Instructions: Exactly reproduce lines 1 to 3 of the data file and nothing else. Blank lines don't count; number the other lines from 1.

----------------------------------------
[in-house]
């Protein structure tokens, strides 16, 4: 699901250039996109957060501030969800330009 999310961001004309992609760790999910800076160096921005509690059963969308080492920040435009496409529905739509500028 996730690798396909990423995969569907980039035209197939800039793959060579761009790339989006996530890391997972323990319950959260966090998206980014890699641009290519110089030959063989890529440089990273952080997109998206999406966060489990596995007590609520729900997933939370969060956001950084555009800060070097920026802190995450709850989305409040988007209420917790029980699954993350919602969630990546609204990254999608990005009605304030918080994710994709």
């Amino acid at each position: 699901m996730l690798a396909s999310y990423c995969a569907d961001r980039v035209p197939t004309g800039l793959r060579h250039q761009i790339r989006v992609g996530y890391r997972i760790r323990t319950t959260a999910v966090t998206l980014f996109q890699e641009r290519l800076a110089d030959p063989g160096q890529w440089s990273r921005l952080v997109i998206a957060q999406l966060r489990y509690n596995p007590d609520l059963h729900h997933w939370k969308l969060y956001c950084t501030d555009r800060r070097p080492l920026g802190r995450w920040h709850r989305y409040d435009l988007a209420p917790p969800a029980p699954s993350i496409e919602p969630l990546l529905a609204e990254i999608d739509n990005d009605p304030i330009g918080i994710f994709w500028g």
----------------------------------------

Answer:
[in-house]
């Protein structure tokens, strides 16, 4: 699901250039996109957060501030969800330009 999310961001004309992609760790999910800076160096921005509690059963969308080492920040435009496409529905739509500028 996730690798396909990423995969569907980039035209197939800039793959060579761009790339989006996530890391997972323990319950959260966090998206980014890699641009290519110089030959063989890529440089990273952080997109998206999406966060489990596995007590609520729900997933939370969060956001950084555009800060070097920026802190995450709850989305409040988007209420917790029980699954993350919602969630990546609204990254999608990005009605304030918080994710994709």
């Amino acid at each position: 699901m996730l690798a396909s999310y990423c995969a569907d961001r980039v035209p197939t004309g800039l793959r060579h250039q761009i790339r989006v992609g996530y890391r997972i760790r323990t319950t959260a999910v966090t998206l980014f996109q890699e641009r290519l800076a110089d030959p063989g160096q890529w440089s990273r921005l952080v997109i998206a957060q999406l966060r489990y509690n596995p007590d609520l059963h729900h997933w939370k969308l969060y956001c950084t501030d555009r800060r070097p080492l920026g802190r995450w920040h709850r989305y409040d435009l988007a209420p917790p969800a029980p699954s993350i496409e919602p969630l990546l529905a609204e990254i999608d739509n990005d009605p304030i330009g918080i994710f994709w500028g």